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The Kingdom of God As Scripture’s Central Theme: A New Approach to Biblical Theology, Part 2


As mankind once more multiplied upon the earth, so again did their wickedness (Gen. 11:1-9). Yet God’s program of bringing his kingdom into the world went forward. This time he called Abraham and his descendants, Isaac and Jacob, into covenant relationship with himself (Gen. 12-15; 17:19; 28:3-4). The covenant with Abraham was a significant step because it was destined to become the basis for both the Old and New Covenants (Ex. 6:2-8; Rom. 4; Gal. 3). Under this covenant God’s revelation concerning his redemptive purposes was greatly expanded (Gen. 12:1-3): (1). God would give to Abraham and his descendants the land of Canaan as an eternal inheritance. (2). God would make Abraham into a great nation. (3). Abraham’s name would become great. (4). Blessings and curses would reciprocate upon those who blessed or cursed Abraham and his descendants. (5). Blessing would come through the line of Abraham and overflow into the whole world. Each of those promises became tremendously important to the manner in which God would work to bring his Kingdom into the world. Ultimately it would be the Messiah who would make possible the fulfillment of all those promises (Acts 3:24-26; Rom. 4:16-17).

Abraham’s descendants did grow into a great nation, but they found themselves as slaves in Egypt. However, God had not forgotten his covenant with Abraham (Ex. 2:24) and so delivered them from their captivity “with an outstretched arm and with mighty acts of judgment” (Ex. 6:6). On the basis of the Abrahamic covenant God promised they would be his people and he their God (Ex. 6:7). He would lead them into the land he had promised (Ex. 6:8). After their miraculous deliverance from the Egyptian army, the Israelites celebrated through song (Ex. 15:1-21). In the song they pictured God as a victorious warrior king and declared, “The LORD will reign for ever and ever” (Ex. 15:17). For them God was not a deistic Sovereign who was detached from the life of his people. Rather, he was intimately involved with Israel as evidenced by his rescue of them from the hands of the Egyptians.18 At the foot of Mt. Sinai God established a covenant with Israel. He gave them his holy law and declared them to be “a kingdom of priests and a holy nation” (Ex. 19:6). They had been specially called of God to be the visible manifestation of the Kingdom of God on earth. Through Israel God would work to bring all peoples unto himself and so fulfill the promise to Abraham that through him all families of the earth would be blessed.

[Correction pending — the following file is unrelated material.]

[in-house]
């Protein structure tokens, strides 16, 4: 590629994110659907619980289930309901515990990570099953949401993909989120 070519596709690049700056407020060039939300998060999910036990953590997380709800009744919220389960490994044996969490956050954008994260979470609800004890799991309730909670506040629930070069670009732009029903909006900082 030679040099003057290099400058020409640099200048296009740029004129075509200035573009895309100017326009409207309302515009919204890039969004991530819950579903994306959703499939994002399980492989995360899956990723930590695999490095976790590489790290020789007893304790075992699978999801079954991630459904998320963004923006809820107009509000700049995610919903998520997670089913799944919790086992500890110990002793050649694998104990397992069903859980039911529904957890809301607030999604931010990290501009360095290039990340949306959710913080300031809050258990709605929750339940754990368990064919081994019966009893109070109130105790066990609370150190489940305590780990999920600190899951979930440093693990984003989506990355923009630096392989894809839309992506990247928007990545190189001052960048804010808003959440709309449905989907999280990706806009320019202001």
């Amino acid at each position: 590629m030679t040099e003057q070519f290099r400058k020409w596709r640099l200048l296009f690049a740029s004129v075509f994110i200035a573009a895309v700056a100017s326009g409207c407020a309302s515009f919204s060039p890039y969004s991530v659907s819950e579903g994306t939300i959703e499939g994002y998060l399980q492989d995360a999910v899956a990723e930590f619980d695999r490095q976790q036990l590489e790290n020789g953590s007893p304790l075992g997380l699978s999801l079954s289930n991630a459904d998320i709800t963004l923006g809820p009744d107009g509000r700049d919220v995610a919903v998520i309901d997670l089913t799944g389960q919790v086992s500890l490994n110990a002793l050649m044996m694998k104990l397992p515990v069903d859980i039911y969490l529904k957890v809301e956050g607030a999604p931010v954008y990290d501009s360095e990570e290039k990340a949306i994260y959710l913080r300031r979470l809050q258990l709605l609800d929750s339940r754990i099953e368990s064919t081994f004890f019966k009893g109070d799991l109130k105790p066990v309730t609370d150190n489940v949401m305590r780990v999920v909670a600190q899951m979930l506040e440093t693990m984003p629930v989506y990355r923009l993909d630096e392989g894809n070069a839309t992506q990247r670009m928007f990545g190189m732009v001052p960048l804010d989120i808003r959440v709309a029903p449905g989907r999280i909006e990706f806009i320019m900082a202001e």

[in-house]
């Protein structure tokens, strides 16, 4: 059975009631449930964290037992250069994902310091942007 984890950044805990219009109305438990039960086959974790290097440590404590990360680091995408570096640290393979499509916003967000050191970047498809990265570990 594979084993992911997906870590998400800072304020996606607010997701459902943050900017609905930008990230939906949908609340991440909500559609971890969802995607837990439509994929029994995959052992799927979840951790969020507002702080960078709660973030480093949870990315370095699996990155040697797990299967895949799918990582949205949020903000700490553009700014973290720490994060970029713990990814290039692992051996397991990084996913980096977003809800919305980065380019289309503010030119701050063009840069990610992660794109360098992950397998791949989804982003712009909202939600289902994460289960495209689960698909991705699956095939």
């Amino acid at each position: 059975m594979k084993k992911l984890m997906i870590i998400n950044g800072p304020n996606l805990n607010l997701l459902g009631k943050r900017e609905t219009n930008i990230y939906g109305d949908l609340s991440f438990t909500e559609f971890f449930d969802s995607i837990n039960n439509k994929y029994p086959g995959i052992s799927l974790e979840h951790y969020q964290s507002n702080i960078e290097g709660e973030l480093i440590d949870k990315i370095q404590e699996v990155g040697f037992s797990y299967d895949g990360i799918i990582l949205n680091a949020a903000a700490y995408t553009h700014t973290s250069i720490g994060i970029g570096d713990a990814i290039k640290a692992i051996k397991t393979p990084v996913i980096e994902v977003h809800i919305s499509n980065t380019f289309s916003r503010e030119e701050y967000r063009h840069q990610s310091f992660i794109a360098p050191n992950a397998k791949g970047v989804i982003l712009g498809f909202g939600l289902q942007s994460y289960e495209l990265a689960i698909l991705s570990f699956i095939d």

The Kingdom of God In the Historical Books

After Israel became established in the land, not only did she continue to be the manifestation of God’s Kingdom on earth, but the eventual line of Davidic kingship became the earthly rulers who administrated the rule of God in Israel. They were granted the right by God “to sit on the throne of the kingdom of the LORD over Israel” forever (2 Sam. 13-16; 1 Chron. 28:5-7). As God ruled righteously and justly over all creation, so David and his descendants were to be the righteous rulers of Israel. Of primary importance was the king’s duty to jealously guard the nation’s relationship with God so that they might enjoy the blessings of the land and pass it on to their descendants (1 Chron. 28:8). Abandonment of this responsibility eventually brought God’s discipline, dethroning Israel’s king and exiling the people from the land (2 Chron. 36:9-21).


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Category: Biblical Studies, Spring 2001

About the Author: David D. Burns, M. Div. served as a pastor for seven years. He presently attends a nondenominational charismatic church and is the father of five home-schooled children, one of which has graduated and is attending college. He has worked over 16 years developing his Kingdom of God Theology and has taught it on several occasions. He is available to do seminars in churches.

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